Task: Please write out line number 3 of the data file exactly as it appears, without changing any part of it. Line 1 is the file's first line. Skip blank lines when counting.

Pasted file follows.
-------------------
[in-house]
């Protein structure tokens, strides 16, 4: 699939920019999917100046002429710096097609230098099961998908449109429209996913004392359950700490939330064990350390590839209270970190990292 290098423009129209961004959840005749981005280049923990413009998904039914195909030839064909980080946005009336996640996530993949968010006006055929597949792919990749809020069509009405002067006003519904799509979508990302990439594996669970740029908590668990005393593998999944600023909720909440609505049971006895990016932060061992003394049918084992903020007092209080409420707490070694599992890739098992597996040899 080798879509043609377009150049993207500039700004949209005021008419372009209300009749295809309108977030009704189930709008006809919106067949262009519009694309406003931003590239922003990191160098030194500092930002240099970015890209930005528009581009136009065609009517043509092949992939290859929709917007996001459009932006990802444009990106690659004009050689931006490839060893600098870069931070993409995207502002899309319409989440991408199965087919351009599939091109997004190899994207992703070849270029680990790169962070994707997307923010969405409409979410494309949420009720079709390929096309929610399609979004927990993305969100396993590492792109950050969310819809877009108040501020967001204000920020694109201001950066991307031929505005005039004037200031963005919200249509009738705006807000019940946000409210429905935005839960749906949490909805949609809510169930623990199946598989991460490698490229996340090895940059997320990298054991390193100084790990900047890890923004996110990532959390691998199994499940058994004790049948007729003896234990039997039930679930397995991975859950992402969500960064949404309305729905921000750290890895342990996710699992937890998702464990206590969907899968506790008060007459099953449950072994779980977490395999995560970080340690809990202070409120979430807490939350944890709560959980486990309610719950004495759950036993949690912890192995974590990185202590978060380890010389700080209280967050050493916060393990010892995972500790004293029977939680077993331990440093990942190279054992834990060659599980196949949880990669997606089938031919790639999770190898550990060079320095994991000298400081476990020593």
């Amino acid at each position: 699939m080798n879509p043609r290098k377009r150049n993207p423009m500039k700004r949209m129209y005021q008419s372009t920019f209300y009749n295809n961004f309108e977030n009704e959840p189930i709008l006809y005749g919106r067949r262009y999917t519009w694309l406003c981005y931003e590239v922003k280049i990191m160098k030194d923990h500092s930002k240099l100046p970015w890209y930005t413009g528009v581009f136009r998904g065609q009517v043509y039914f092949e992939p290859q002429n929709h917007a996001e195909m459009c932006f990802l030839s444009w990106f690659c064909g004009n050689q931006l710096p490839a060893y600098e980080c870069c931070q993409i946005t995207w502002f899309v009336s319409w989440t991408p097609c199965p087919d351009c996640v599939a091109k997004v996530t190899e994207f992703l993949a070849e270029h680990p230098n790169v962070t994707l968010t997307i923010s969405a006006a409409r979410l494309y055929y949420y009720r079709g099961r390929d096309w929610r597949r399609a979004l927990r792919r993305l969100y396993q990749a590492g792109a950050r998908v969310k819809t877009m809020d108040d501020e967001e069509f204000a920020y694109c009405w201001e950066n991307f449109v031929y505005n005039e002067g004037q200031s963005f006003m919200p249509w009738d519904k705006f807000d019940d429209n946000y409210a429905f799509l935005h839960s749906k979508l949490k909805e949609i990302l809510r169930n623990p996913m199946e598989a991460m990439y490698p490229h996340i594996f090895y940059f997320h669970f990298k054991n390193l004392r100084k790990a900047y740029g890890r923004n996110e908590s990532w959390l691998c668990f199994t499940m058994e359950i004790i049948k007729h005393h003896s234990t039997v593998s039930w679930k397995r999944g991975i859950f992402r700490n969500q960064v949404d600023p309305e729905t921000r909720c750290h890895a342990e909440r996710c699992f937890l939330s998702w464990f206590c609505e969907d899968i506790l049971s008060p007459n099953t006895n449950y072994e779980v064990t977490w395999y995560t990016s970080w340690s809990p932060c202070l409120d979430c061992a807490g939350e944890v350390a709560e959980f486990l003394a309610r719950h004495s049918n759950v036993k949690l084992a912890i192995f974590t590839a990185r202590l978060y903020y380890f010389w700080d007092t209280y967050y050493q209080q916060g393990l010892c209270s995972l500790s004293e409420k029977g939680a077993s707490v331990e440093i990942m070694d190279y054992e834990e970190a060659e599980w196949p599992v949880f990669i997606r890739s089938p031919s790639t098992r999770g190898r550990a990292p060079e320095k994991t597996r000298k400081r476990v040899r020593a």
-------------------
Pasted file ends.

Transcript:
């Amino acid at each position: 699939m080798n879509p043609r290098k377009r150049n993207p423009m500039k700004r949209m129209y005021q008419s372009t920019f209300y009749n295809n961004f309108e977030n009704e959840p189930i709008l006809y005749g919106r067949r262009y999917t519009w694309l406003c981005y931003e590239v922003k280049i990191m160098k030194d923990h500092s930002k240099l100046p970015w890209y930005t413009g528009v581009f136009r998904g065609q009517v043509y039914f092949e992939p290859q002429n929709h917007a996001e195909m459009c932006f990802l030839s444009w990106f690659c064909g004009n050689q931006l710096p490839a060893y600098e980080c870069c931070q993409i946005t995207w502002f899309v009336s319409w989440t991408p097609c199965p087919d351009c996640v599939a091109k997004v996530t190899e994207f992703l993949a070849e270029h680990p230098n790169v962070t994707l968010t997307i923010s969405a006006a409409r979410l494309y055929y949420y009720r079709g099961r390929d096309w929610r597949r399609a979004l927990r792919r993305l969100y396993q990749a590492g792109a950050r998908v969310k819809t877009m809020d108040d501020e967001e069509f204000a920020y694109c009405w201001e950066n991307f449109v031929y505005n005039e002067g004037q200031s963005f006003m919200p249509w009738d519904k705006f807000d019940d429209n946000y409210a429905f799509l935005h839960s749906k979508l949490k909805e949609i990302l809510r169930n623990p996913m199946e598989a991460m990439y490698p490229h996340i594996f090895y940059f997320h669970f990298k054991n390193l004392r100084k790990a900047y740029g890890r923004n996110e908590s990532w959390l691998c668990f199994t499940m058994e359950i004790i049948k007729h005393h003896s234990t039997v593998s039930w679930k397995r999944g991975i859950f992402r700490n969500q960064v949404d600023p309305e729905t921000r909720c750290h890895a342990e909440r996710c699992f937890l939330s998702w464990f206590c609505e969907d899968i506790l049971s008060p007459n099953t006895n449950y072994e779980v064990t977490w395999y995560t990016s970080w340690s809990p932060c202070l409120d979430c061992a807490g939350e944890v350390a709560e959980f486990l003394a309610r719950h004495s049918n759950v036993k949690l084992a912890i192995f974590t590839a990185r202590l978060y903020y380890f010389w700080d007092t209280y967050y050493q209080q916060g393990l010892c209270s995972l500790s004293e409420k029977g939680a077993s707490v331990e440093i990942m070694d190279y054992e834990e970190a060659e599980w196949p599992v949880f990669i997606r890739s089938p031919s790639t098992r999770g190898r550990a990292p060079e320095k994991t597996r000298k400081r476990v040899r020593a």